Every now and then there are Social Media campaigns run in the world that is Instagram, that I like to join in with. I don’t tend to get involved or have the time for these things (too busy pretending to be busy) but two that were run before Christmas, miscarriage awareness week and fertility week, I felt I had something to contribute towards. The idea of campaigns like these is that you share a post talking about the fertility problems you are going through or have experienced and you use the relevant hashtag so people can look through all the linked posts. The overall outcome being that hopefully in sharing, it will join people together and make others feel less alone. After taking part I had a look through all the posts and read many honest and open stories. Stories from women who are desperate for a child, who have various problems that prevent them from having one naturally and whose only option is assisted help. After reading I had a bit of a lightbulb moment (well for me it’s more like someone slowly turning a switch on and off, repeatedly, for a long time) I realised that in hindsight we bowled headlong into IVF when we didn’t need to. There is nothing wrong with my husband or I per se – well, nothing that has flagged up on any kind of test. We easily conceived our first child we just frustratingly can’t conceive a second, we have unexplained secondary infertility. My point being that I realised we didn’t have to have IVF – we chose to have it. Now that I know what a stress and strain IVF is, I think (we both think) we should have waited before going down that route. There were perhaps other avenues we could have explored before IVF. Hindsight eh. Off the back of this lightbulb ping I was pondering about what I wish I could rewind the clock for and go back and tell myself. Here are six things that I wish had been on my radar four years ago.
I had the opportunity recently to share my fertility story over on a site called My F Word. The host, Selina has been through several years of fertility problems, and has a section where others can share their tales on her site. There’s a real mix of lives in there, I urge you to go and have a read if you are experiencing similar issues. For me personally, for a while now I’ve been wanting to get the last few years written down, for my own benefit but also for any other women out there experiencing secondary infertility, to hopefully see that you are not alone. Here is my post.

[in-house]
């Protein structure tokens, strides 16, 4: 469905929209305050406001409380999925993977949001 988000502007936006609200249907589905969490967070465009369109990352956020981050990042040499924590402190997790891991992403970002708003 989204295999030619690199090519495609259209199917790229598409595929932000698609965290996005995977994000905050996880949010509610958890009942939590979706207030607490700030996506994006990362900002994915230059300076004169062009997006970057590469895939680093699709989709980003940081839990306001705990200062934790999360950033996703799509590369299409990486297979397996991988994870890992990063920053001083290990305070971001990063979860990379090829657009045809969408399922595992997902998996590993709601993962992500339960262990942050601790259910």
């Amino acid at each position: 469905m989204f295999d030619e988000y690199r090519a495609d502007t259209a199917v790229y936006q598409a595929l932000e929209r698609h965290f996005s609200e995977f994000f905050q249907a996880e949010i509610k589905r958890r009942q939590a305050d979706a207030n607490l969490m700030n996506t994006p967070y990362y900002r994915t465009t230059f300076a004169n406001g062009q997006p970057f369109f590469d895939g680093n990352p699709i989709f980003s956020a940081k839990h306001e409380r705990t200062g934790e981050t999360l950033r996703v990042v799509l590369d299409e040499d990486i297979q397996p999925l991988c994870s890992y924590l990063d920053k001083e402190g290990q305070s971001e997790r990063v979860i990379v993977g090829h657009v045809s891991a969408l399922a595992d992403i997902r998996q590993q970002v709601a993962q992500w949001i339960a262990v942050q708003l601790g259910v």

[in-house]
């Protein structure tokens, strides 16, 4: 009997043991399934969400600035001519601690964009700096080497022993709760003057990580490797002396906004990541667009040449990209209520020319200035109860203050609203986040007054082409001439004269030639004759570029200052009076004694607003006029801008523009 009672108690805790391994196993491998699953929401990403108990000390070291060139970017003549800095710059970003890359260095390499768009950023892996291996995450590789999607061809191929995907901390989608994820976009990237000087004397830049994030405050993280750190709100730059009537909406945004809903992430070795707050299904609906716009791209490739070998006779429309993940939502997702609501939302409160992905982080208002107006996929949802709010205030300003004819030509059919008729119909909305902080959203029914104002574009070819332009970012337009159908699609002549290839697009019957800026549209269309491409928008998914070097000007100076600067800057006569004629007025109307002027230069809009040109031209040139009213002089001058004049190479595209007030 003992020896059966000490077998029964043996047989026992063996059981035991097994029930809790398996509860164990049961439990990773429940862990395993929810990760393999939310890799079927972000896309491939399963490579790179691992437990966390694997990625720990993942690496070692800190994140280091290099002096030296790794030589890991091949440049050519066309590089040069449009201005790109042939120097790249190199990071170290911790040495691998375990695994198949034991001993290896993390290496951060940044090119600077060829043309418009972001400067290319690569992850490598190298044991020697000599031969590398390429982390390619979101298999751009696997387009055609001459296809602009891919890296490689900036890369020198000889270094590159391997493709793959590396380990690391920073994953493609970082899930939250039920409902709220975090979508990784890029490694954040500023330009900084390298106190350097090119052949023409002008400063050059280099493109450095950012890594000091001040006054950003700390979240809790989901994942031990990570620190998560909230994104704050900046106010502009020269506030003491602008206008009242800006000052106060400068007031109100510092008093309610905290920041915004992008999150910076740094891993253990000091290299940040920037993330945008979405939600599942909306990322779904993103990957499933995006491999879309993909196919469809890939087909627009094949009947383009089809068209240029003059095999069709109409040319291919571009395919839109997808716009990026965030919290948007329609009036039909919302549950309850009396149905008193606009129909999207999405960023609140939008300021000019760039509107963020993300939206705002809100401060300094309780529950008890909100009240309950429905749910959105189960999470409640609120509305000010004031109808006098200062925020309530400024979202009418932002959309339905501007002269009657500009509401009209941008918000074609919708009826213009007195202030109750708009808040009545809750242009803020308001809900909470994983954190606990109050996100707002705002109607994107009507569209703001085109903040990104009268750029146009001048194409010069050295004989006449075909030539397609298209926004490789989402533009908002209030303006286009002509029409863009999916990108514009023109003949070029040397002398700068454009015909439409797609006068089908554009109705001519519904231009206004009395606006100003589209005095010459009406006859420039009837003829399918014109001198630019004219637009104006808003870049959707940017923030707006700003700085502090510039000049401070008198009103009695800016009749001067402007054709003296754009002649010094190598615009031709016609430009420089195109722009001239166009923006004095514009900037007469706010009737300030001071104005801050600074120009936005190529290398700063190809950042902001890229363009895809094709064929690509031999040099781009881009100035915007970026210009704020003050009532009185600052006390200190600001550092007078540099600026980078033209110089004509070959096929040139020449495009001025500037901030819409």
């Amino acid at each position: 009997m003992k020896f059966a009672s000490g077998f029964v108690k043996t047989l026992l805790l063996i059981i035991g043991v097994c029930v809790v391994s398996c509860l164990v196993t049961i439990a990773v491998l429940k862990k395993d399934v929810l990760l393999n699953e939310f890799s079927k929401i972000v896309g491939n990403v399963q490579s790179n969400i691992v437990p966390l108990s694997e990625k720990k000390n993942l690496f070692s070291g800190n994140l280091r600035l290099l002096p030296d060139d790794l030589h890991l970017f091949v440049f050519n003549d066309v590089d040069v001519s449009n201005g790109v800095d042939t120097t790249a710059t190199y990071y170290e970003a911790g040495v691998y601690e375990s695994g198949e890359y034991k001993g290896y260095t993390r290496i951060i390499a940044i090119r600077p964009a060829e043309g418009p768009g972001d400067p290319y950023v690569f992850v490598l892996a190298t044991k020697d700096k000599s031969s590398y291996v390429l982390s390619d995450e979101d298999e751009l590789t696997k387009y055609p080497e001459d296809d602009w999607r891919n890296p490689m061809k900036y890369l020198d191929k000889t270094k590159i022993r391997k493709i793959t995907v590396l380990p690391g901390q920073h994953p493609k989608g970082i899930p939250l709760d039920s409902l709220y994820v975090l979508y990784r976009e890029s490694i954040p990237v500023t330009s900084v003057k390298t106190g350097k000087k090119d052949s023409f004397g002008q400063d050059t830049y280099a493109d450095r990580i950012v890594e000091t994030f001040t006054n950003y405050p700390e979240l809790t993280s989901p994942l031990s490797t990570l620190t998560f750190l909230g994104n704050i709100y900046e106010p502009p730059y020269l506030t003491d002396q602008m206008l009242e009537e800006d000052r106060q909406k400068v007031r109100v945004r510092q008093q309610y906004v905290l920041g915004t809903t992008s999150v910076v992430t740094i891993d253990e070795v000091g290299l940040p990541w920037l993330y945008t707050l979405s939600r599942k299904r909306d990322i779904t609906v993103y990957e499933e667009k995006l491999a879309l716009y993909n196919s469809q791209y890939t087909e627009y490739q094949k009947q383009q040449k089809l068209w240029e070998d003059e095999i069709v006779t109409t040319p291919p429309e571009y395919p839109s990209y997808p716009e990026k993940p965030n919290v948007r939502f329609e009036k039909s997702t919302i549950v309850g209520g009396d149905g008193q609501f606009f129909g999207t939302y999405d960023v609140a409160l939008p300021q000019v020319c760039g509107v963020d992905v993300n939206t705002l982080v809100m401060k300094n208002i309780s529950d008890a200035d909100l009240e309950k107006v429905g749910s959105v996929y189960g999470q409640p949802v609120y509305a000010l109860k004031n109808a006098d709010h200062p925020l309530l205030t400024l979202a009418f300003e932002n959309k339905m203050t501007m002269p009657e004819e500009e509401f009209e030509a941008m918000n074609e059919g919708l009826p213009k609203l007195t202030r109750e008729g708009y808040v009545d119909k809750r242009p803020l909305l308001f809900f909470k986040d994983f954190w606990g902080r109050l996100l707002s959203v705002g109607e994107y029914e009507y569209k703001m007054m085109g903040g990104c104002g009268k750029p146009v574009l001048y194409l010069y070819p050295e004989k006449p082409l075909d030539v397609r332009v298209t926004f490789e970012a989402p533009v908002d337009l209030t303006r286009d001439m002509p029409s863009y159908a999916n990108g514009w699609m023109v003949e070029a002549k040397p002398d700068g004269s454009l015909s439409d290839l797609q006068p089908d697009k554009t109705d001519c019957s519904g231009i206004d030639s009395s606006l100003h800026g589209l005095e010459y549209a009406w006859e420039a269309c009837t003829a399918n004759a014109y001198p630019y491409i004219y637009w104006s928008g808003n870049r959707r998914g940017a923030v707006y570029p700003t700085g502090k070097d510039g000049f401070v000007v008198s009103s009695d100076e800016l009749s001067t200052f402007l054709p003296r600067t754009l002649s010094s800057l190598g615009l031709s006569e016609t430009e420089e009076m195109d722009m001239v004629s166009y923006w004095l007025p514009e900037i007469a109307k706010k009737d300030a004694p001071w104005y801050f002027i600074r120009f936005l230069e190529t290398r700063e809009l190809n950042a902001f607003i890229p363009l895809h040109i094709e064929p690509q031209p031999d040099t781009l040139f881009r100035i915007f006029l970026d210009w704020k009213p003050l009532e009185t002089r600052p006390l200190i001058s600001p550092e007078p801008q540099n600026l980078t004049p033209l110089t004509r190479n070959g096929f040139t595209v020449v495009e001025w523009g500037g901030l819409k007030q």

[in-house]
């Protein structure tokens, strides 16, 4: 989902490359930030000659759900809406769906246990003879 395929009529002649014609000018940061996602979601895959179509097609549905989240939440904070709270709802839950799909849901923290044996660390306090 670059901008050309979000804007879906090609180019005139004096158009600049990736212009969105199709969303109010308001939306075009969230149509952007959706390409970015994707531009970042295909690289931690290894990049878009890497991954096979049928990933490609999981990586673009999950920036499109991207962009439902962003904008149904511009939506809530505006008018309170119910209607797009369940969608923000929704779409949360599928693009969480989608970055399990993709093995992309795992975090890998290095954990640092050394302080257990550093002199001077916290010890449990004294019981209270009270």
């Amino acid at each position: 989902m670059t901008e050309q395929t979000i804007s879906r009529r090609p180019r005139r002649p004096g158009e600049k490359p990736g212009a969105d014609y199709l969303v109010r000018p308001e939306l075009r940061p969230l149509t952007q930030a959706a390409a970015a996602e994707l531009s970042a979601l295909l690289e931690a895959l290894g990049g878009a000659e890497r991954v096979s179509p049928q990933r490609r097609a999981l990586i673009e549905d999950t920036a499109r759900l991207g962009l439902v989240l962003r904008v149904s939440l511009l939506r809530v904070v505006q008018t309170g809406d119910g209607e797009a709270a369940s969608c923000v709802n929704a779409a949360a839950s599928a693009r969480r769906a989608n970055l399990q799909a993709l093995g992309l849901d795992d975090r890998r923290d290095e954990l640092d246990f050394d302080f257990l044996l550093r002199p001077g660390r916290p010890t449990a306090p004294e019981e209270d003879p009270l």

After our missed miscarriage, we flew on holiday. Not the best time to go away but hey, these things don’t give a heads-up or warning, do they? Timing aside, in hindsight the space was really good for us, just what we needed as we were away from our everyday lives back home. Whilst trying to deal with what had just happened, towards the end of our trip, my husband started to write ‘a plan’. He began writing notes, a to do list as such, covering what our goals were, as a couple and individually. Things that we wanted to achieve, something for us, and for me to focus on after our heartache. Sometimes when you experience a loss, it can help to have something to work towards, something to get you back on track.
We’re ten months down the line from when we made the final decision to go for IVF and whilst I’m no expert on it, I know a heck of a lot more about the whole process, than back when we started. It’s been a real learning curve for me and my husband. There’s so much you’re not aware of before you take the plunge, despite probably the majority of us knowing friends or family who have had to have IVF. Pre treatment, I somewhat naively just though you went in to your clinic and they magically did something with your sperm and egg, and VOILA!! OK maybe not quite but, I didn’t know about the daily injections, or having to have a general anaesthetic so they can collect your eggs, and I definitely didn’t know about the emotional roller-coaster that it all turns out to be. It’s IVF but so much more to boot. A lot of which you don’t or won’t have considered beforehand. Obviously I’ve learnt a whole load more, but here are ten main things for you.
When you finally make the decision you want to do IVF, that’s just the first hurdle, next you have to choose your clinic. And that process can be really tough as there are so many amazing places out there with their own selling factors, so where do you even start? How do you decide which one is best for you? Should you go aboard for treatment? I went through a bit of a process when it came to choosing ours, but ultimately it fell down to four main factors which I’ve shared with you below.